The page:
What Everyone Should Know About Rape in the Democratic Republic of CongoDecember 5, 2013
By Rebecca Landy, Women’s Human Rights Coordination Group with the Democratic Republic of Congo Country Specialists
For almost two decades, armed conflict has ravaged the Democratic Republic of Congo (DRC). During this time, civilians have faced persistent human rights abuses and violations of international humanitarian law, including unlawful killings, rape, and sexual violence.
An October 2013 report by the Ministry of Gender stressed the high rates of sexual violence in areas of armed conflict – citing approximately 7,000 cases of sexual violence in North Kivu province in 2011 alone. As sexual violence is usually largely under-reported, the actual number is likely even higher.
November 29 marked the 8th annual International Day for Women Human Rights Defenders as part of the 16 Days of Activism Against Gender Violence. Women human rights defenders (WHRDs) in the DRC deserve our recognition for the much-needed grassroots assistance they provide to civilians; instead their work causes them to face imminent threats of violence. They document cases of sexual violence and provide psychological, social, and legal assistance to the many survivors.
[pullquote text=”A key element in dealing with sexual violence is ending the culture of impunity.”] The increased hostilities and militarism – particularly since mid-2012 with the creation of the armed group M23 and the proliferation of other armed groups – has terrorized civilians and greatly exacerbated the difficulties these activists face.
This year’s theme for the 16 Days Campaign – From Peace in the Home to Peace in the World: Let’s Challenge Militarism and End Violence Against Women – underscores the link between militarism and gender violence which is a continued reality on the ground in the DRC.
It appears the on-again off-again war may have recently reached a turning point. The M23 surrendered on November 5. However, with this surrender, challenges still remain for WHRDs and civilians. Eastern Congo has long suffered from rapes and other human rights violations at the hands of other armed groups, as well as by the Congolese army itself. A peace agreement has yet to be signed by the DRC and M23, and as of this writing has been delayed indefinitely.
Perpetrators of sexual violence within the Congolese military believe that no action will be taken against them by the military or by the country’s justice system. The DRC has both military and civilian courts, yet few convictions for rape and other sexual abuse have been imposed.
However, after months of international pressure, a military trial just began against government soldiers accused of rape. Whether this will bring justice is yet to be determined, as few high-ranking soldiers seem to be among the accused and more witnesses are needed. Threats of violence discourage survivor and witnesses testimony, but courageous women human rights defenders accompany them to court.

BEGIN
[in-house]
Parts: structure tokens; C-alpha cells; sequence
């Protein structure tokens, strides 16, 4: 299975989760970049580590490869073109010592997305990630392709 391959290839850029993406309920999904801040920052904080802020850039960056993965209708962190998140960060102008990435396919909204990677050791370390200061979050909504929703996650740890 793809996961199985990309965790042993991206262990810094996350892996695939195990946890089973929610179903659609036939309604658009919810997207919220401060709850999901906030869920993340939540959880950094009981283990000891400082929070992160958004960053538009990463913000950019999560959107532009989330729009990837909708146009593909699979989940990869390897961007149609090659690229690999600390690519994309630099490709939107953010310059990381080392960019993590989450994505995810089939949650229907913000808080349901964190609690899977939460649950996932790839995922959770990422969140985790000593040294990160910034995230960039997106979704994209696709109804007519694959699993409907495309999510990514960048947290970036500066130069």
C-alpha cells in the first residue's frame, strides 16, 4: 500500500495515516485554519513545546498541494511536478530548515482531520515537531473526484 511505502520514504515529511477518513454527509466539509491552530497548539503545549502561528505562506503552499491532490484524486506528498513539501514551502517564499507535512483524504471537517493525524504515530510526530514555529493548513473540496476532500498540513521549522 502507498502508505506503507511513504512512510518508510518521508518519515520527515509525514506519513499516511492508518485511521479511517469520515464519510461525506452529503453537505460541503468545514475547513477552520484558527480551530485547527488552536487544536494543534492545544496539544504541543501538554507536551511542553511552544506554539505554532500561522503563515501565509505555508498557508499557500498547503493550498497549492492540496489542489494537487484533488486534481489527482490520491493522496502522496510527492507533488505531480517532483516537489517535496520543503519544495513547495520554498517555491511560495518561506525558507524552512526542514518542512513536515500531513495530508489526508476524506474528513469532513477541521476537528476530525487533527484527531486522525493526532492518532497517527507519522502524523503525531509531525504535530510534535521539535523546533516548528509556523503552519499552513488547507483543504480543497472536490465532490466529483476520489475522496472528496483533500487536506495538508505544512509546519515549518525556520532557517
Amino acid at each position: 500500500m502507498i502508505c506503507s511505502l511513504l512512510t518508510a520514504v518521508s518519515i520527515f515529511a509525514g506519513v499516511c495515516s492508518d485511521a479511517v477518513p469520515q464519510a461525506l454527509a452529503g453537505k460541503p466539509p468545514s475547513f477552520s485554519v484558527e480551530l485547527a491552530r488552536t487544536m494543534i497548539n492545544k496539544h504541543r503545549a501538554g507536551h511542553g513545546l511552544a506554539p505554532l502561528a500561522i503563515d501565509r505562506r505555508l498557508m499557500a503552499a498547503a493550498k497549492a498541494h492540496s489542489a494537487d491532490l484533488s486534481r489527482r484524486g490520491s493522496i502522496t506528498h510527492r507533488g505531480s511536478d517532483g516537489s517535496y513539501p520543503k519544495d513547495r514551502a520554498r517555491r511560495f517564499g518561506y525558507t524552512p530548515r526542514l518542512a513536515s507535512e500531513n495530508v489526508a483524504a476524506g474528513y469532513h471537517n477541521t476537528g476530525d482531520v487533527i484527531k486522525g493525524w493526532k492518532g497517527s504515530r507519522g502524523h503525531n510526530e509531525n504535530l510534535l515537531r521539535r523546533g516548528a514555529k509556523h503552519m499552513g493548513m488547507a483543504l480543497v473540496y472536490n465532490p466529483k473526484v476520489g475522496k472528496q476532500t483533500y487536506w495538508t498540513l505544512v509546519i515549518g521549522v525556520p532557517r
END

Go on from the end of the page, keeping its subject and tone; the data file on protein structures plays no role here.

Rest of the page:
There is a particularly severe climate of fear among WHRDs who denounce cases of sexual violence. As the U.N. Special Rapporteur on the Situation of Human Rights Defenders explained in her 2010 Annual Report: “Women Human Rights Defenders are more at risk of suffering certain forms of violence and other violations, prejudice, exclusion, and repudiation than their male counterparts.”
For example, one WHRD recalled to Amnesty how members of the Congolese army visited her office in March 2013 and threatened to kill her if she continued to denounce cases of rape and sexual violence committed by the national army. WHRDs need adequate protection mechanisms and increased visibility.
Internationally, there is progress in recognizing the need for protections of WHRDs. At the U.N. General Assembly in September 2013, 133 states supported the Declaration of Commitment to End Sexual Violence in Conflict. The commitment includes “encouraging, supporting and protecting . . . human rights defenders, to improve the monitoring and documentation of cases of sexual violence in conflict without fear of reprisal and empower victims to access justice.” Further, on October 18, the U.N. Security Council passed a new resolution – 2122 – calling for women to be integrated into peace building.
U.S. politicians have also begun to take the critical step to help end violence against women around the world. On November 21, Rep. Schakowsky introduced the bipartisan International Violence Against Women Act (IVAWA), recalling in the press release her trip to the DRC where she learned about the long-term prevalence of rape as a weapon of war there.
So even though you may have taken action in the past alongside Amnesty standing up for women in the DRC, the work is certainly not done – join us during this 16 Days of Activism Against Gender Violence to support WHRDs in the DRC!
Your acts of solidarity will help ensure that they do not feel forgotten and their important work is acknowledged. You can also show your support by sending a letter to the Minister of Gender, Family, and Child, urging her to defend human rights defenders.